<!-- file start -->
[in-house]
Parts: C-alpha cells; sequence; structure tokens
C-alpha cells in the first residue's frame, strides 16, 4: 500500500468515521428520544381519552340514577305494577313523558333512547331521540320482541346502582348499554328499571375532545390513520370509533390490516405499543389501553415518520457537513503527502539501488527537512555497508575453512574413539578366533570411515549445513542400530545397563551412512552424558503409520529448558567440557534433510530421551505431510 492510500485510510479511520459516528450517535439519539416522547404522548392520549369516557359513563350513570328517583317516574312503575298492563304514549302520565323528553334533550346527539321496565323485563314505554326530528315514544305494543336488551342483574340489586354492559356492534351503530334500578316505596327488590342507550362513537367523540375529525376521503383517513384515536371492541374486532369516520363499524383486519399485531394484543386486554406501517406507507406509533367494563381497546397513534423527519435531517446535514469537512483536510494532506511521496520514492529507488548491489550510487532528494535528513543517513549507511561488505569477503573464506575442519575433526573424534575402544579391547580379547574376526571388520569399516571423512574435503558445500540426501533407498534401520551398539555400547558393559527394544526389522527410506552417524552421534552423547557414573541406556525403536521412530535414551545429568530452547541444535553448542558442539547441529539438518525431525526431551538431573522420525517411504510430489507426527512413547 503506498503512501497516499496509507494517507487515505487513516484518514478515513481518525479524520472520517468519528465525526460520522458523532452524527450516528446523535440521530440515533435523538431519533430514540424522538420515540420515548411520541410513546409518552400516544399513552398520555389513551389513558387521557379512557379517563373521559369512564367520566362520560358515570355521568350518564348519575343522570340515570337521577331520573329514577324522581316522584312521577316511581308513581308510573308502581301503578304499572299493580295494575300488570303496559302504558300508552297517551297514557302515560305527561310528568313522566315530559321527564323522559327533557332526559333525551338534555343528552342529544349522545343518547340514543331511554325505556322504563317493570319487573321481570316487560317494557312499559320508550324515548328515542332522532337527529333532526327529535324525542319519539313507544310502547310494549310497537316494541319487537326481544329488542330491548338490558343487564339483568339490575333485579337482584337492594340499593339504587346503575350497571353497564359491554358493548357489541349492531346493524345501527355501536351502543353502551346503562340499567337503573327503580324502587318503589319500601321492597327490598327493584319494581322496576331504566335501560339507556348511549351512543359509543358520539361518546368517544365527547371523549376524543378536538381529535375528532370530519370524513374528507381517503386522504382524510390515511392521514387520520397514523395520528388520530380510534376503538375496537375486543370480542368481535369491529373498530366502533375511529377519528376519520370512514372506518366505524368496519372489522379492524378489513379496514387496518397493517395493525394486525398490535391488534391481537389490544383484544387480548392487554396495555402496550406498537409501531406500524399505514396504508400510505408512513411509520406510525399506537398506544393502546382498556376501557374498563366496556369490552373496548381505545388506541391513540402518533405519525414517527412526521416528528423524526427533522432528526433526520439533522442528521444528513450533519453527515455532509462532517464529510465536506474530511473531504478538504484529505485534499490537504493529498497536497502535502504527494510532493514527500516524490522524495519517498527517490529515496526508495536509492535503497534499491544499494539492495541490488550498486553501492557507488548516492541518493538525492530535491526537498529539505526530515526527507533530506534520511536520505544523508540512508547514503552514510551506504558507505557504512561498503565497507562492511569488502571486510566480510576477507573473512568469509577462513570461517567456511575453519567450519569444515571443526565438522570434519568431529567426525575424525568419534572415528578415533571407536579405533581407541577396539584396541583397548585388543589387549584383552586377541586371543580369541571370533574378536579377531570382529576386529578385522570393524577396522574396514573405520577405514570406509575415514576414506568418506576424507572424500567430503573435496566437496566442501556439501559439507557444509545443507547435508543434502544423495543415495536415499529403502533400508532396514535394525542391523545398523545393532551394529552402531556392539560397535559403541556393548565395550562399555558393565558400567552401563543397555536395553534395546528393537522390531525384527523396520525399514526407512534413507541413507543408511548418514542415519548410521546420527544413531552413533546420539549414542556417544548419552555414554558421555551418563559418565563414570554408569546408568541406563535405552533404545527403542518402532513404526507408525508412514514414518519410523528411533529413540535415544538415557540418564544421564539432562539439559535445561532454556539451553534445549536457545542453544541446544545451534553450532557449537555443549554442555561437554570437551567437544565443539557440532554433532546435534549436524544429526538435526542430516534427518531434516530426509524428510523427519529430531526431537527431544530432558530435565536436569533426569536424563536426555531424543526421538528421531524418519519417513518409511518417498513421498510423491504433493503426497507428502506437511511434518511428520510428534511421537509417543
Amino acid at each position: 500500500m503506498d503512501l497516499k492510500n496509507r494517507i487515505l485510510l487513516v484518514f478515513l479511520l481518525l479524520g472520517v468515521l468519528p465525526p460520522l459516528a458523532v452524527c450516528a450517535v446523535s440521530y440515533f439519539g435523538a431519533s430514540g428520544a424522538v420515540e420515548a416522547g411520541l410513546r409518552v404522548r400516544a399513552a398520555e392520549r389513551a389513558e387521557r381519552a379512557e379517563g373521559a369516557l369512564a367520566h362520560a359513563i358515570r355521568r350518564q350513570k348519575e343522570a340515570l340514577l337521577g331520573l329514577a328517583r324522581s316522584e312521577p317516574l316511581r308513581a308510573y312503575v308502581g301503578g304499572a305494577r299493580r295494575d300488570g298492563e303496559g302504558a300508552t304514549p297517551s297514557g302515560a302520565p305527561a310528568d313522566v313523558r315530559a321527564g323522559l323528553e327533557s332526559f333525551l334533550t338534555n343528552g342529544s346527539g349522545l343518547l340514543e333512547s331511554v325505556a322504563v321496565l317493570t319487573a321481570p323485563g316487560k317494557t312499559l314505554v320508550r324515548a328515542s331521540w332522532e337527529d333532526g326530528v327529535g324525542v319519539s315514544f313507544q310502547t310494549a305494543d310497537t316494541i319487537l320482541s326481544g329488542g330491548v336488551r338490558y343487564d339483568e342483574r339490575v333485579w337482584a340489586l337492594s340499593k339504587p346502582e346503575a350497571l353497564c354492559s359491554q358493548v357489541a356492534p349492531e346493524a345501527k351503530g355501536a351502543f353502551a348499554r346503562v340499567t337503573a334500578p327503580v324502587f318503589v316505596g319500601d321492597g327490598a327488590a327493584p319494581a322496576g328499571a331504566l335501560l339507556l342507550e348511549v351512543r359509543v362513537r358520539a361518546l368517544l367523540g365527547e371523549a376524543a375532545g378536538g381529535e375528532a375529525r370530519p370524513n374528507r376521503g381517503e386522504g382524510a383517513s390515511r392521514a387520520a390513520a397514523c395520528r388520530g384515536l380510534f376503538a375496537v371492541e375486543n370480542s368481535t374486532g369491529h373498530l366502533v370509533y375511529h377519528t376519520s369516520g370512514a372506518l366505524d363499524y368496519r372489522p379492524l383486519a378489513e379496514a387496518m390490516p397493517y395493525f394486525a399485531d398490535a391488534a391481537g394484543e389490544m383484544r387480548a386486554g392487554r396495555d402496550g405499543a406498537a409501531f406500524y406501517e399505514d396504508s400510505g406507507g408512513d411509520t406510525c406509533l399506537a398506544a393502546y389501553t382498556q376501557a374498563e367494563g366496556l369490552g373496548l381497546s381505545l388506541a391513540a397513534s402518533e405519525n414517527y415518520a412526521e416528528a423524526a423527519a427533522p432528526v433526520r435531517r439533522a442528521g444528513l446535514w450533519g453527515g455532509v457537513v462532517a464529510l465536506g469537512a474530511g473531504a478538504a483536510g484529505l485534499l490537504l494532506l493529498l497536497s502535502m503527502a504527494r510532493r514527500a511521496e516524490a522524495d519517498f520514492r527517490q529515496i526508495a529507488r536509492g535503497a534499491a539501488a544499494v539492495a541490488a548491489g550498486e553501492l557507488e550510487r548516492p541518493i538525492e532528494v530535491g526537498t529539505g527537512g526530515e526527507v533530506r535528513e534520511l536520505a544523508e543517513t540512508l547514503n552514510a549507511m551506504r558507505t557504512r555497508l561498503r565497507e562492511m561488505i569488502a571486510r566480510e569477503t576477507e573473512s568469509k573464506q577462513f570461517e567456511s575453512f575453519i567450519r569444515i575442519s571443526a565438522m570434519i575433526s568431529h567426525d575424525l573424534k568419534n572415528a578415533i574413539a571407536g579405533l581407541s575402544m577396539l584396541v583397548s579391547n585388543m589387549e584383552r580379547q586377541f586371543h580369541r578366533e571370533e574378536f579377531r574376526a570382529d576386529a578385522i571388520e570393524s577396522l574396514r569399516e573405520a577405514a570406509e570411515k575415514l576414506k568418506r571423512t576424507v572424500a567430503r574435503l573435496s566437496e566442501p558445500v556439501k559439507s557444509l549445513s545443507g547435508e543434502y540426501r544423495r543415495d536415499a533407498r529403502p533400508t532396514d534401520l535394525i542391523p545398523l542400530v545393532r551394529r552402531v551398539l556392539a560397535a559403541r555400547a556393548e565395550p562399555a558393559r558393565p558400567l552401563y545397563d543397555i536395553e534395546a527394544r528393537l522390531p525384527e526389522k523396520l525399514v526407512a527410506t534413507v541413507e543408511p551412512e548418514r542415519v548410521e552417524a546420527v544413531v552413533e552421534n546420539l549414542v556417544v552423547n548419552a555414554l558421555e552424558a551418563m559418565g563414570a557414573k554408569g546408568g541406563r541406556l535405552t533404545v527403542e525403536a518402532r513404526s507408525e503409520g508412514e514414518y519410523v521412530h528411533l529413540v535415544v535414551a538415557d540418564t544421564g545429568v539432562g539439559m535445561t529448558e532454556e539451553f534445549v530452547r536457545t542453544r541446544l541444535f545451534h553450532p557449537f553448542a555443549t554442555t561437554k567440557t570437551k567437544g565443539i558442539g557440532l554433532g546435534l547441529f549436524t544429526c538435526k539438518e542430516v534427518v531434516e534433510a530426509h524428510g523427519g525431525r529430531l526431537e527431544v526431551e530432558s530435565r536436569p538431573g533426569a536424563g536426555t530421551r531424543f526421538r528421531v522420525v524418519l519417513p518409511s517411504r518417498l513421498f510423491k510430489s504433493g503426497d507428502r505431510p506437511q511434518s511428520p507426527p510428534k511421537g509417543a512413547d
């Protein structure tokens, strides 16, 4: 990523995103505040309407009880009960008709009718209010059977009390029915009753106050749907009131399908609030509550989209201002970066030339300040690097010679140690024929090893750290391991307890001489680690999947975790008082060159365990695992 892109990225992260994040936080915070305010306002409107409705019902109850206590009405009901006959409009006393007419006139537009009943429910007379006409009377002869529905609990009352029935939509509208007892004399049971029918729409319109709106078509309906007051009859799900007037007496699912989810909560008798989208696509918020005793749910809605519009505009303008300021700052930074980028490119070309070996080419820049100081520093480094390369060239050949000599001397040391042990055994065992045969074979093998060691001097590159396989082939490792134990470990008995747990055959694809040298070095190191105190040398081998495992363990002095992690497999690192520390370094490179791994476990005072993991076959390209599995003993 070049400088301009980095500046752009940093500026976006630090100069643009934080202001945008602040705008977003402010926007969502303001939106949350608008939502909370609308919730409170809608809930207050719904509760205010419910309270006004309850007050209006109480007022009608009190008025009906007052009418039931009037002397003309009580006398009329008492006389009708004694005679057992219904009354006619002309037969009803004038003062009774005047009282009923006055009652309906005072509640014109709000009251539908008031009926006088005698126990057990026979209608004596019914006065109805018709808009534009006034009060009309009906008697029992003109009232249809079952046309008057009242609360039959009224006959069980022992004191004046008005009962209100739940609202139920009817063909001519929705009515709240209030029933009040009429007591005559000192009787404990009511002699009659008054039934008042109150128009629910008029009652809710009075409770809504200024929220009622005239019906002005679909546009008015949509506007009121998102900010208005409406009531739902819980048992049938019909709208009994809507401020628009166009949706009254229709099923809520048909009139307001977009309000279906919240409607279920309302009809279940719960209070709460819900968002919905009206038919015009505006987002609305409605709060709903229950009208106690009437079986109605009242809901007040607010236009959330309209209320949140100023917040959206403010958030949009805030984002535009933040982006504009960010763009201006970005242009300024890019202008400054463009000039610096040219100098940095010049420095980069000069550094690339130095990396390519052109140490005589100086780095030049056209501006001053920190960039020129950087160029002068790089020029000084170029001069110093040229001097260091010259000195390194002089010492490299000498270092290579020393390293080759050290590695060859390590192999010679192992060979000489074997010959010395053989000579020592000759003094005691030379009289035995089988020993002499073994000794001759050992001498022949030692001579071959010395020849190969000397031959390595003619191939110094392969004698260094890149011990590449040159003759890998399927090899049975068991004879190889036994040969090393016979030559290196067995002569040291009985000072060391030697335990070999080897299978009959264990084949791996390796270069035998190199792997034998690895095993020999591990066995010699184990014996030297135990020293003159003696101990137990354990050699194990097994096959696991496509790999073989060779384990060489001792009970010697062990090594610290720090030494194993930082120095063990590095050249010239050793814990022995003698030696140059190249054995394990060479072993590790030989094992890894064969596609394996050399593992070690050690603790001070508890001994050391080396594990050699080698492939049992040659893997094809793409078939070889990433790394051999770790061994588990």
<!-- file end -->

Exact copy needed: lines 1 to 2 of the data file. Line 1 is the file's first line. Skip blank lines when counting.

[in-house]
Parts: C-alpha cells; sequence; structure tokens